Signal sequence-modified mRNA vaccines induced different response of T cells against virus

As we know, B cells response was supported by Th cells, and Tc cells could directly kill virus-infected cells. We employed flow cytometry to detect IFN-γ and TNF-α secreting memory Th/Tc cells, and IL-4 secreting memory Th/Tc cells within CD44 highCD4+/CD8+ cells (Figure S4). The results indicated that memory Th1 and Tc1 cells in response to tPA and IL-6 modified mRNA vaccines were more effective than those responding to the original signal sequence, while memory Th2 and Tc2 cells showed no significant differences (Fig. 5A, B). The ability of lymphocytes in the spleen and lymph nodes to secrete IFN-γ was then assessed using an ELISpot assay. Representative images and statistical histograms (Fig. 5C, D) demonstrated that lymphocytes in the IL-6 group secreted more IFN-γ than those in the tPA and origin groups, sequentially. These findings suggest that tPA and IL-6 linked RBDWT mRNA vaccines sequentially induced stronger Th1/Tc1 biased memory T cell reaction compared to the origin. Additionally, the results corresponded with the B cell responses observed earlier.

Fig. 5
figure 5

T cell response of mRNA vaccines modified with different signal sequences. Lymphocytes from the spleen and lymph nodes were collected on day 84, as outlined in Fig. 4A, and subsequently stimulated with SARS-CoV-2 S protein peptide pools. (A) Representative flow cytometry diagrams of IL-6 group and (B) quantifications of intracellular cytokines in CD4+ and CD8+ memory T cells from the spleen (n = 4) were provided. The gating strategy was detailed in Figure S4. ELISpot assays were conducted to determine the presence of IFN-γ+ T cells in (C) spleens and (D) lymph nodes (n = 3), with images and quantitative data shown respectively. The results were presented as the mean ± SEM, n = 3. *P < 0.05, **P < 0.01, ***P < 0.001

Safety profiles of mRNA vaccines with different signal sequences

Both the efficacy and safety of the vaccine are indispensable. As showed in Fig. 6A, pathological examinations of the heart, liver, spleen, lung, and kidney across all groups revealed no indicators of safety concerns. Furthermore, blood biochemical tests, including measurements of ALT, AST, ALB, and ALP for liver function, CRE and UREA for kidney function, and LDH and CKMB for heart function, showed no significant changes across the groups (Fig. 6B). In conclusion, mRNA vaccines with varying signal sequences were found to be relatively safe.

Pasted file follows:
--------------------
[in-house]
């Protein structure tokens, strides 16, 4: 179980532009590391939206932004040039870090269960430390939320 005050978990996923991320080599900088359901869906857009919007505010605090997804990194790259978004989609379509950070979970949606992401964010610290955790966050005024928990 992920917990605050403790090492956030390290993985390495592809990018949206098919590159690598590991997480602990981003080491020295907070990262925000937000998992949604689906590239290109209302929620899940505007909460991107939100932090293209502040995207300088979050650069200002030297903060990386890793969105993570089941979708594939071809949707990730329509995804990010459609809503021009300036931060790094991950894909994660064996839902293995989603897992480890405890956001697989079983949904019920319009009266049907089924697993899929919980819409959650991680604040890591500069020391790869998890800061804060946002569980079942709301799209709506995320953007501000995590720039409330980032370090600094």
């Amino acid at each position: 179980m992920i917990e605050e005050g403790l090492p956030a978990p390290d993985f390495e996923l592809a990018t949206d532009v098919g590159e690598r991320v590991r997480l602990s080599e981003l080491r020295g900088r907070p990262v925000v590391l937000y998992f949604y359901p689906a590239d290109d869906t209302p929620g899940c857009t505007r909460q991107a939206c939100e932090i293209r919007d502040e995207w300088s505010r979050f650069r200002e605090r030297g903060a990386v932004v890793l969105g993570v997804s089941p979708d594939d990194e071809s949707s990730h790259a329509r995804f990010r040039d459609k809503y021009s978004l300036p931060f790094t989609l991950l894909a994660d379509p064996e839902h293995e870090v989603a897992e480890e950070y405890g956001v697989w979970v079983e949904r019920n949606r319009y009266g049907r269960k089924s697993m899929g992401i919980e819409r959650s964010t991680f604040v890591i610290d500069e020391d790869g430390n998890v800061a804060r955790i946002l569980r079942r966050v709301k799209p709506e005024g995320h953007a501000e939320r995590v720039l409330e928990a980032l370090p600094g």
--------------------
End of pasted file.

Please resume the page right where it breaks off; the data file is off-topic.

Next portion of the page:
Fig. 6
figure 6

Safety assessment of mRNA vaccines with different signal sequence modifications. (A) HE staining (scale bar = 50 μm) and (B) serum biochemical examination by 5 µg mRNA vaccines intramuscular injected to BALB/c mice at day 84 (n = 6). The data were presented as mean of black solid line ± quartiles of white dotted lines (violin plot)


mRNA vaccines have demonstrated their potent and positive role in combating infectious diseases and tumors. In developing our mRNA vaccine system against SARS-CoV-2, we selected MIC1 as the ionizable lipid material, combined with other components, to encapsulate mRNAs encoding antigens. Signal sequences from tPA and IL-6 sequentially showed more enhanced antigen expression in RBDWT mRNA vaccines than the original signal sequence in vitro. These findings aligned with computational simulations indicating that tPA and IL-6’s signal peptides bound more effectively to the SRP54M subunit than the original signal peptide, sequentially. Furthermore, we found that signal sequences from IL-6 and tPA sequentially elicited higher binding and neutralizing antibody titers against SARS-CoV-2 in vivo, surpassing the original signal peptide. This enhanced response might be attributed to their superior stimulation of Th1/Tc1 biased memory T cell and memory B cell responses. Importantly, all signal sequence-modified RBD mRNA vaccines in our study exhibited good administration safety.

In the realm of clinical trials, several mRNA vaccines have been developed based on the RBD of SARS-CoV-2 [12, 39]. However, challenges arise due to the limited size of RBD monomers and their suboptimal immunogenicity, which hinder effective recognition by the immune system [17, 40]. Moreover, antigens derived from the WT strain of SARS-CoV-2 have demonstrated decreased binding and neutralization antibody titers against various variant strains [41]. Notwithstanding these obstacles, our study revealed that even against the Delta and Omicron variants, which exhibit relatively lower protective efficacy, the antigens of the RBDWT, when linked with enhanced signal sequences, provided improved protection. The efficacy of these modified RBDWT antigens with improved signal sequences against variant strains was found to be on par with that of antigens based on the original signal sequence and the RBDWT against their corresponding WT strain, as delineated in Fig. 4B-G and S2.